Consequently after finding appropriate new schemes to run your business process with a PLM system, there will be a clear improvement of how users get the day-to-day work done properly.

Then - and you will know this as well - if you get the task to connect these nine points with 4 connected strokes, then you will not get the task accomplished, unless you go beyond the area, which is defined by the nine points. I learned: search the solution far beyond the current practice to get rid of the historical grown beliefs, organization's habits, and automated behaviors, which are blocking the change, and prevent to come to a change of the organization's culture.

To be clear: appropriate new schemes of a new practice may require changes of responsibilities and organizational changes.

PLM System as New Team Member

May be even a change of thinking about what a PLM system can do for us, is required. The expectations, what computers can accomplish, are very high and sometimes unrealistic taking limited resources into account (see helicopter versus bicycle).

Introducing a PLM system is basically introducing a new member into the organization, who will get only tasks, which it can perform to our satisfaction. We do the rest.

Computers are not very flexible, but they are very powerful to manage huge amount of data, they are fast in analyzing structures and checking conditions.

Consequently in designing the new procedures they get only tasks, which are appropriate and the rest we do by ourselves.

We define an integrated product data structure for the complete product portfolio of our organization from concept to end of life.

Then we can define for sets of tasks reduced views of the product data structure to get for our users complexity down. User should execute the task in using the reduced views. (You may probably have partially implemented it already in using an eBoM or mBoM.) The PLM system gets the task to analyze the structures upon completeness following defined business rules.

Or the system gets the task to report the potential impact of a change in following the maintained relations between the views. Then a product owner, very familiar with the product (which may probably be a new position in your organization), can decide, up to which extend changes have to be taken into account.

Important is, that we get a very clear vision about the new schemes, to come to optimized procedures supporting, what the strategy demands and aiming to get more immediate ROI. And support real people solving real day-to-day problems.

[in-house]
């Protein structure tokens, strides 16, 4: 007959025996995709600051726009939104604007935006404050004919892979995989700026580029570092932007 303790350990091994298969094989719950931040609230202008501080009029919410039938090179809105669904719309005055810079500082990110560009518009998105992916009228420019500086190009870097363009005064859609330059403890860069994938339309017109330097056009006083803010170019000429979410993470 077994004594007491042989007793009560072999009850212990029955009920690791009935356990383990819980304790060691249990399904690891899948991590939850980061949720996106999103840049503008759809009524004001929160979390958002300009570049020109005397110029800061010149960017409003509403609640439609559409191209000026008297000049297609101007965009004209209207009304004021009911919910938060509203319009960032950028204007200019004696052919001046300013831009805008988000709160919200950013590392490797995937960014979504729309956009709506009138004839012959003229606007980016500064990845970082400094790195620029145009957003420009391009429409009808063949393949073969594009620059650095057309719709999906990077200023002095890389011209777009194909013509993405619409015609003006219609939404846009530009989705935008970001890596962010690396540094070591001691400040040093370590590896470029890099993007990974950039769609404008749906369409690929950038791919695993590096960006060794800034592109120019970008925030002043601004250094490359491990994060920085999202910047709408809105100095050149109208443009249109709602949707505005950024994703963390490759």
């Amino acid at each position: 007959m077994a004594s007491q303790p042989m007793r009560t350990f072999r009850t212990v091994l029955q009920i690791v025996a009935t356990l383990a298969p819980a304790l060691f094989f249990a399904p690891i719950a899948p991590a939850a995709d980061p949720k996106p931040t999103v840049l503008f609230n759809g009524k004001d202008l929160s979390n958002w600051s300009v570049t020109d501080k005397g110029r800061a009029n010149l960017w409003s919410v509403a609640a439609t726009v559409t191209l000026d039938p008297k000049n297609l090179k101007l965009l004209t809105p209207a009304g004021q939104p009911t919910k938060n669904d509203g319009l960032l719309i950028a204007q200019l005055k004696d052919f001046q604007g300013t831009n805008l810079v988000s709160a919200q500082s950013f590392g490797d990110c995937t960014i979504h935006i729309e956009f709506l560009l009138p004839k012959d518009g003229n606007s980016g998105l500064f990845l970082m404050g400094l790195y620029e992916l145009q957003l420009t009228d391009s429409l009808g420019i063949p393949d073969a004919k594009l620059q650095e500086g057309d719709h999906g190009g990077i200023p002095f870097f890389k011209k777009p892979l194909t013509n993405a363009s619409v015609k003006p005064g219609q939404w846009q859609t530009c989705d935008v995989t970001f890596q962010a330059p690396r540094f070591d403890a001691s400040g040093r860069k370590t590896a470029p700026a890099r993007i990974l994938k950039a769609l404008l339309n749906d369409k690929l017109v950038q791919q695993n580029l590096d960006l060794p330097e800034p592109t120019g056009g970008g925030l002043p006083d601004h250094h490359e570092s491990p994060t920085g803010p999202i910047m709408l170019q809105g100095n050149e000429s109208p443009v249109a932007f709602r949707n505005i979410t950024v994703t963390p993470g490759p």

Implementation of New Schemes

Now in having the new schemes invented for your organization, (it's probably you together with a small team of committed PLM specialists, internal or external,) you have to figure out, how the organization can implement the new schemes in detailed new procedures and how the organization can absorb the resulting proposed change. You may think, you have a committed team and you can define the new procedures by yourself. Relax, it's not you, the organization changes and should be involved as early as possible. (And as an engineer you know, everything you do wrong in the beginning of a product definition without fixing it will result in high additional costs to fix it in later product development phases.)

To design the details of the new procedures appropriate for your organization you have to set up a cross-functional team. The team has to understand the PLM methodology & system, and envision how a prototype user will work.

Cross-functional Team

The core functional PLM team is a multi-disciplinary team and consists of nominated representatives from all departments that are impacted by the design of the end-to-end product lifecycle management process. Each functional member must have enough authority and the right level of management sponsorship to represent his department and to be able to align all stakeholders of his department. Senior management selects the team members, provides support, and acts as their escalation partner. They must set objectives and consistently monitor progress of the expected deliverables.

Because team members must have enough time to carry out their responsibilities, the organization will inevitably resist. They will resist, because involved departments are losing very qualified members, hence putting added pressure on daily performance for a significant amount of time.

The team members must have the skills to communicate with the different parties and promote collaboration amongst them, including C-level managers and users of their own and other departments who will be using the system every day in the future.

Each member of the team is the voice of his department.

And again: Targets are understood to be optimized procedures supporting what the strategy demands and ensuring a more immediate ROI. This requires an intimate understanding of how people, processes and tools are integrated. To bring the new practice to life each member of the team needs to be passionate about user experience.

Understanding PLM Methodology and System